05:56 GMT +321 October 2019
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    EU 'Weakened Both Economically and Politically' by Brexit, Faces Uncertainty

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    Pundits continue to speculate about the future of the European Union, but it is still hard to foresee any concrete scenario, former Polish MP Tadeusz Iwinski told Sputnik Poland.

    In an interview with Sputnik Poland, Tadeusz Iwinski, a former member of the Polish parliament, said that the future of the European Union remains anybody's guess amid speculation about Berlin's ever-increasing clout in the Eurozone.

    The interview came after German Chancellor Angela Merkel's speech at the 2017 Munich Security Conference, in which she specifically said that the development of Europe, going forward, will depend on "elasticity" and different speeds of development.

    "At the moment, it is difficult to say what the future of the European Union will be because there may be several scenarios," Tadeusz Iwinski said.

    He recalled that in the wake of Brexit, former British Prime Minister Tony Blair initiated a campaign to reverse the majority decision, especially given that the vote to leave had passed with only a narrow margin.

    "But this is only one aspect [of the problem], because without the UK, the EU will be very much weakened both economically and politically and Britain's withdrawal may ride roughshod over a whole array of countries which do not use the euro, including Sweden and Poland," he said.

    Iwinski added that it would be irrelevant to only speak of the worst-case scenarios related to the EU, which he said is very unlikely to break up. 

    "The EU must respond to new challenges and, of course, the question arises whether the EU will return to the level of the European Economic Community (EEC), which [was] limited only by economic cooperation. I believe that it would be wrong and that it would be the loss of a few decades," he said.

    Created by the Treaty of Rome in 1957, the EEC was a regional organization which aimed to bring about economic integration among its member states.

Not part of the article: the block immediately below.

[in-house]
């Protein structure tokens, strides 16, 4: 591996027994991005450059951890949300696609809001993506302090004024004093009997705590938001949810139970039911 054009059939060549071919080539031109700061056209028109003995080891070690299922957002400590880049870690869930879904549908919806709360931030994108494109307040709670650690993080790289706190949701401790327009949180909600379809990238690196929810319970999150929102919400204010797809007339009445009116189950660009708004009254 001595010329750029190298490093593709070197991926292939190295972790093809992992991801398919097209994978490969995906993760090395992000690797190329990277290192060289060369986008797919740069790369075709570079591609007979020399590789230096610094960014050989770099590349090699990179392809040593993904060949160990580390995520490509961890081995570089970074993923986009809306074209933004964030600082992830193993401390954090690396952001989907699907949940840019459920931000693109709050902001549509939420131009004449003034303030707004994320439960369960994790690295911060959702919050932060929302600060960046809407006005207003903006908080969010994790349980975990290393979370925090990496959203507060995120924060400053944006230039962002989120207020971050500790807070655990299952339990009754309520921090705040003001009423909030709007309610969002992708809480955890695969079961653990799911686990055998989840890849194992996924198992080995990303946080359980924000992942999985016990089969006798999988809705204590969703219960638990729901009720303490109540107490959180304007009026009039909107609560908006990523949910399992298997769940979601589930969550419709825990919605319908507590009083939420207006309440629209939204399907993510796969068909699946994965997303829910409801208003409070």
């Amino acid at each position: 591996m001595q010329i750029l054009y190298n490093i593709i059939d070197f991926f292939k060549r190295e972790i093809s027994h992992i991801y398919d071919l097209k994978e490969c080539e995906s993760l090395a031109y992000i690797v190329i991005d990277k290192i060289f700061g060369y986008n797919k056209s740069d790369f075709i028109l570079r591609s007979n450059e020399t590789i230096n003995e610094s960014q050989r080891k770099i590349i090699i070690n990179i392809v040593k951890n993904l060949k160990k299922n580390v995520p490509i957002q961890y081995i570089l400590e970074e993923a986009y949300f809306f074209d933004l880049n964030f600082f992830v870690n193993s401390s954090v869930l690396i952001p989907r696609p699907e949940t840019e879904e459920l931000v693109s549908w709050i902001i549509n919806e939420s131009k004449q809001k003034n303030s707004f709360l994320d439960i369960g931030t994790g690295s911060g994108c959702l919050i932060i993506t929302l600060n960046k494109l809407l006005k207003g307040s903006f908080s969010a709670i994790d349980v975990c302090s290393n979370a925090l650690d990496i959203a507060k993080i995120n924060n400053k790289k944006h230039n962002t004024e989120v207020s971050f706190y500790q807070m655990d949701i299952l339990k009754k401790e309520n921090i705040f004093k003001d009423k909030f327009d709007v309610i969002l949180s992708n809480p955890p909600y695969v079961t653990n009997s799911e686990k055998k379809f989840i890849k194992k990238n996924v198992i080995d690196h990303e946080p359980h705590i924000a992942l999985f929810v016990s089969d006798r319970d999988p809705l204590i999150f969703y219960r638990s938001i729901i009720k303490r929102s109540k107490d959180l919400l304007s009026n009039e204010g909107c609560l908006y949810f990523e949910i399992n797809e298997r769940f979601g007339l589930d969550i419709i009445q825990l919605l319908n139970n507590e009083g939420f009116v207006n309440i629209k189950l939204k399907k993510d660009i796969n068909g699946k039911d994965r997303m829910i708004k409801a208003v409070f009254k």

Upon the formation of the European Union in 1993, the EEC was incorporated and renamed as the European Community (EC). In 2009, the EC's institutions were absorbed into the EU's wider framework and the community ceased to exist.

    "The problem is that there is a group of countries, including France, Germany, Italy and the three Benelux countries [Belgium, the Netherland and Luxembourg] which are in favor of close cooperation in all fields," Iwinski said.

    He also did not rule out the possibility of creating a so-called two-speed Union, where different parts of the EU would integrate at different levels and at a different pace depending on the political situation in each individual member state.

    "In fact, a two-speed Union may emerge, in what would be an unprofitable scenario. In this case, all those countries outside the Eurozone will be left behind when adopting a separate budget," he said.

    Iwinski recalled that next month will see the 65th anniversary of the Treaty of Rome, an international agreement that led to the creation of the EEC.

    In this regard, it is interesting to know how the EU's declaration concerning the event will look, he said.

    "Actually, 1957 was the beginning of development of the present-day European Union. In this sense, it would be interesting to know about common priorities to be dealt with by all 28, or most likely 27, member states," he concluded.

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